There are rumors in Japan that the Olympic could be cancel because there are too many risks. Only 6 more months to go to ensure the virus is subdue.
Welcome to 2020... the year when Japan already canceled their Summer Olympics and it was already cost billions and it already hurt a lot financially. People were already angry that Japan didn't cancel it as soon as it was clear that it wasn't contained.The organizers have about 6 months or so to make it work. The bad thing is they already spent billion and billion to set up the whole thing and if it is canceled, it would hurt a lot financially.
Former London 2012 Olympics boss says Tokyo event likely to be disrupted by Covid-19 pandemic.www.bbc.com
As of this morning, I can't even get to the scheduling tool. Someone didn't pay for scaling their servers.Trying to schedule my vaccine appointment now, things is all f'ed up. The website provides a table of all available appointment slots except that they aren't blocking out the slots already filled so one ends up randomly clicking on hundreds of date/times trying to find an opening. The site also cycles one through three pages between selections before it tells you the slot you picked isn't really available.
Britain’s chief scientific adviser, Sir Patrick Vallance, at the Downing Street press briefing, said it could be that in people over 60 with Covid, 13 or 14 might die in every 1000, instead of 10 as has been the case. The reasons still seem to be uncertain.
Evolution is a tricky thing to word. It's the same at all scales, in general discussion it often seems as if there is a will and intention attributed to every change at the genetic and physical levels. But in reality the actual organism doesn't really have a say or role, nor do the individual cells or their organelles for that matter. I'd argue it serves as a tidy way to present the base concept in simple language that can help illustrate the idea for the widest array of people.More bad news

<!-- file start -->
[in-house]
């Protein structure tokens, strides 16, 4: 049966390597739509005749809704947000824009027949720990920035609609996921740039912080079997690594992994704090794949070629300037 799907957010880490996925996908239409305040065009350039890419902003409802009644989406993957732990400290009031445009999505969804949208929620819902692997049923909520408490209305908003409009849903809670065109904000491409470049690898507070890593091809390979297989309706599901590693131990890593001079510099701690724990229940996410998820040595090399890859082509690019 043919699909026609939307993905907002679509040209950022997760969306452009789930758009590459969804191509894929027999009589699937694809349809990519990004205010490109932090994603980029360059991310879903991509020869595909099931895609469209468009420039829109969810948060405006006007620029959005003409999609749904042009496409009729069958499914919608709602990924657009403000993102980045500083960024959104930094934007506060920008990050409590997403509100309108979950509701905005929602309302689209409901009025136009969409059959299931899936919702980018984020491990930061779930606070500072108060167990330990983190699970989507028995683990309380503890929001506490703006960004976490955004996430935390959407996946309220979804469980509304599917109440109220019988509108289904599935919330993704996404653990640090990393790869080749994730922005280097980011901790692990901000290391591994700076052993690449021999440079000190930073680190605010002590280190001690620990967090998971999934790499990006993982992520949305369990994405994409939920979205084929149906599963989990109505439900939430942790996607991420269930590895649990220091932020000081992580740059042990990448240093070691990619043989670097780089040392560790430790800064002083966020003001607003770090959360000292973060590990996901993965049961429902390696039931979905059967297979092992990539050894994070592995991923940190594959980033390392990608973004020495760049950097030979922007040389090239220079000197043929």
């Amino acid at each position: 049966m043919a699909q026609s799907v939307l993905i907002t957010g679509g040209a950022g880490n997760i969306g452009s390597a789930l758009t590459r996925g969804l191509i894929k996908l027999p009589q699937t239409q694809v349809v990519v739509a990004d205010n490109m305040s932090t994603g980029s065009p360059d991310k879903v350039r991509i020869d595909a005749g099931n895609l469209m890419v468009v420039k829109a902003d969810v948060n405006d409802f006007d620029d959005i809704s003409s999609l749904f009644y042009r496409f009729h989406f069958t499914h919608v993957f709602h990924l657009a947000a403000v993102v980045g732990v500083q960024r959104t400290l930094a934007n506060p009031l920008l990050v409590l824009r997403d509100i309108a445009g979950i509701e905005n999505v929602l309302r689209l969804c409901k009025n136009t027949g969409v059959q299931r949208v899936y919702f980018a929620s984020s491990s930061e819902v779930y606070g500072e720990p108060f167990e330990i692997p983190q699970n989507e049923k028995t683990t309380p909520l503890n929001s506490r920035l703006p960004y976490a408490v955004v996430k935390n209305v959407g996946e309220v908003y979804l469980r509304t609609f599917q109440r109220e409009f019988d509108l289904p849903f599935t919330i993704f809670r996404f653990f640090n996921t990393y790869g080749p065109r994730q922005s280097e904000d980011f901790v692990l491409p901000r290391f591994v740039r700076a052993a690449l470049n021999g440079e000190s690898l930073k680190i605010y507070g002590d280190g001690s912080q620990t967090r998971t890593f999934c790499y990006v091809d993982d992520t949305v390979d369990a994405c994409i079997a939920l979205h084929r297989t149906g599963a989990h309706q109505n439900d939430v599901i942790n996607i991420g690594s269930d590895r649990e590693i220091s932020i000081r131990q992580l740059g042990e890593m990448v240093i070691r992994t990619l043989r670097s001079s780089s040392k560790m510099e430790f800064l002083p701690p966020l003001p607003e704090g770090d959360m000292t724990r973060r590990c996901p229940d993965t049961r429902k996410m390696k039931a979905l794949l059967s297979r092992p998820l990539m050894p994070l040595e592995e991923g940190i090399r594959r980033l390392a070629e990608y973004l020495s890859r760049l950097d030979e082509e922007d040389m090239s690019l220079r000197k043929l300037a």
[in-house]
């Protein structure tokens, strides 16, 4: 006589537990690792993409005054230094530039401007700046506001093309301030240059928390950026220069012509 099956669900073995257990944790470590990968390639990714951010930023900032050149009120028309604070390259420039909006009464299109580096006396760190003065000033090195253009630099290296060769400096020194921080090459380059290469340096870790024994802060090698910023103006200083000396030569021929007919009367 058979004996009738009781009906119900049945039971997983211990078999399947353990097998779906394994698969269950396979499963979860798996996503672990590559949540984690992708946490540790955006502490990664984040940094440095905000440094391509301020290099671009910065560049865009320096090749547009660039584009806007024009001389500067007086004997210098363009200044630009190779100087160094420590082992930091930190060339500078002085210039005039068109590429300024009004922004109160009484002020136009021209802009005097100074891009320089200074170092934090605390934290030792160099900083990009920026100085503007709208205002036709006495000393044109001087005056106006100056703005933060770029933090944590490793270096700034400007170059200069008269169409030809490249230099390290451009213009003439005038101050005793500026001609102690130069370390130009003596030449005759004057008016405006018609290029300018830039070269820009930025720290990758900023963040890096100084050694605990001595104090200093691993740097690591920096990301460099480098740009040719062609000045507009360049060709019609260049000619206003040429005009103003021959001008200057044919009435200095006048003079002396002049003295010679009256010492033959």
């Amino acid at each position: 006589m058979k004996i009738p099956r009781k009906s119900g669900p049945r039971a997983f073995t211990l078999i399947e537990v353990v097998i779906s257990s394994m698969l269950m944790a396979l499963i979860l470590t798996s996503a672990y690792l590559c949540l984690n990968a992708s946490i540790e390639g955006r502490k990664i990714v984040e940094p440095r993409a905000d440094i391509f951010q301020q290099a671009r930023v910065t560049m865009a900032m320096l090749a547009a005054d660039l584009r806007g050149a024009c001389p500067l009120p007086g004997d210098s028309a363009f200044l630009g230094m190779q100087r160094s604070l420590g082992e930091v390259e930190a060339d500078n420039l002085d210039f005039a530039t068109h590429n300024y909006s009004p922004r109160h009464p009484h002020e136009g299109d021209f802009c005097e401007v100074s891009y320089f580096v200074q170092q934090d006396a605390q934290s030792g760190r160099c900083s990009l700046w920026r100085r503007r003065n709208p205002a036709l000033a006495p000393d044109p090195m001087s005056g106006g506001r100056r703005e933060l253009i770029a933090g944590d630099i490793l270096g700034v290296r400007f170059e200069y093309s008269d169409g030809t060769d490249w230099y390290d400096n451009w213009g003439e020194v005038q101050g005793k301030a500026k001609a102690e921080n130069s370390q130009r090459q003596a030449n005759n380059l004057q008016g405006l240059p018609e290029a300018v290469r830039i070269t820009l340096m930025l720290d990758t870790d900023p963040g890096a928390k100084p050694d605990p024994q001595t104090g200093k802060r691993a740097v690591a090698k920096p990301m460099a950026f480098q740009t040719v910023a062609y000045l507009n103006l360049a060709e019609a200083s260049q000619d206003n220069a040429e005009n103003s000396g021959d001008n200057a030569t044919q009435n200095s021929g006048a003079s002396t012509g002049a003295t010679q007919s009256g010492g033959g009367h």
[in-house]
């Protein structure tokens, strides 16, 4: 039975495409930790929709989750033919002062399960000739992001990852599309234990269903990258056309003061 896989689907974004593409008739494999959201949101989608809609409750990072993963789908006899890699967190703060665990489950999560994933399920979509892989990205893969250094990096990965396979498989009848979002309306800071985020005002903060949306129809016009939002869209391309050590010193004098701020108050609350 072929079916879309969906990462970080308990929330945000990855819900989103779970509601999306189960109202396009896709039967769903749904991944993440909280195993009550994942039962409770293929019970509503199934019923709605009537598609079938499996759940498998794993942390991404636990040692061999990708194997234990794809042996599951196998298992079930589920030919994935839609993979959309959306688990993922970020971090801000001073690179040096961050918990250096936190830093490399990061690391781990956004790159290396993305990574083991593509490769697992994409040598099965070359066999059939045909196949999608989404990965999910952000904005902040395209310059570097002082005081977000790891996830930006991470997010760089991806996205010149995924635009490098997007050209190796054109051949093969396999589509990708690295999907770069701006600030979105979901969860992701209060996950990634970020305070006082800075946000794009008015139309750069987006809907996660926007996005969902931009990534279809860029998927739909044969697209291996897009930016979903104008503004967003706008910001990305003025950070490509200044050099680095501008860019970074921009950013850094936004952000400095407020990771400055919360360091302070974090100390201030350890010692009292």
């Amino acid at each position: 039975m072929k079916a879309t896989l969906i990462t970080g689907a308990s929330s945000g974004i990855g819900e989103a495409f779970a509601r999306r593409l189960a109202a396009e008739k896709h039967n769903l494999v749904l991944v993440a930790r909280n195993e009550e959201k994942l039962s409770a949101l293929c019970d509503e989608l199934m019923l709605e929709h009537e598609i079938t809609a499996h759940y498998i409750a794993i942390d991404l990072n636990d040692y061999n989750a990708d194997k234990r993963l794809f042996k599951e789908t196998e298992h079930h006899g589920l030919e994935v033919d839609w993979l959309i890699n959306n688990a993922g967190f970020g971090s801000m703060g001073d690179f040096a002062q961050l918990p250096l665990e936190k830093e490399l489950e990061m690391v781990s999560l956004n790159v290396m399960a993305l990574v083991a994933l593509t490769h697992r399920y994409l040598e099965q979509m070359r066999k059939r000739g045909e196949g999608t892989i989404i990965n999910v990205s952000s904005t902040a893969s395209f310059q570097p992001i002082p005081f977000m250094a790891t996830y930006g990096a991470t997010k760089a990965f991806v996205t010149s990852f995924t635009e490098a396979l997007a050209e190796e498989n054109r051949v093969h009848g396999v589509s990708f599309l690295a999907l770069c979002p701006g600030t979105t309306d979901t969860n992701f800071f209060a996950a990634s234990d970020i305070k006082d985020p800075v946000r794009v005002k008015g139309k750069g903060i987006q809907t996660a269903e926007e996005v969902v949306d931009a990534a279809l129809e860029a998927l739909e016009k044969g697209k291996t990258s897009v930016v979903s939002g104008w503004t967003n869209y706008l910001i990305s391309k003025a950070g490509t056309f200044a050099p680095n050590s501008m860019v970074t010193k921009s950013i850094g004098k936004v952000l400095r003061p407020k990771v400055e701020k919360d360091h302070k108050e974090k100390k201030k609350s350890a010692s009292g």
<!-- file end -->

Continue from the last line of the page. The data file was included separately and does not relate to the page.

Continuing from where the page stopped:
I also don't really understand this bit:
"The theory of the tradeoff between infectivity and lethality goes that a virus is programmed for survival. If it is too deadly, it will kill off its hosts. So if it starts to spread more, the lethality reduces, because if it didn’t, there would be nobody left to infect."
That seems to be attributing a capacity for planning and fore-thought, as well as intentionality to the virus. Surely that only applies in an evolutionary sense, i.e. retrospectively over the long term and large scale? Surely any given virus could just as easily randomly mutate to be both more contagious _and_ more dangerous. It can't _know_ that won't be good for it's future.
Viruses that do that may well then go extinct from killing its hosts, but so what? That won't prevent another virus from one day making the same "error".
The only way it could work is via a kind of meta-evolution, where the capacity for certain kinds of mutation are themselves selectable traits? So viruses that are capable of mutating in such a way don't survive. But is the capacity for certain kinds of mutation something that can itself be selected for by selection of random mutations?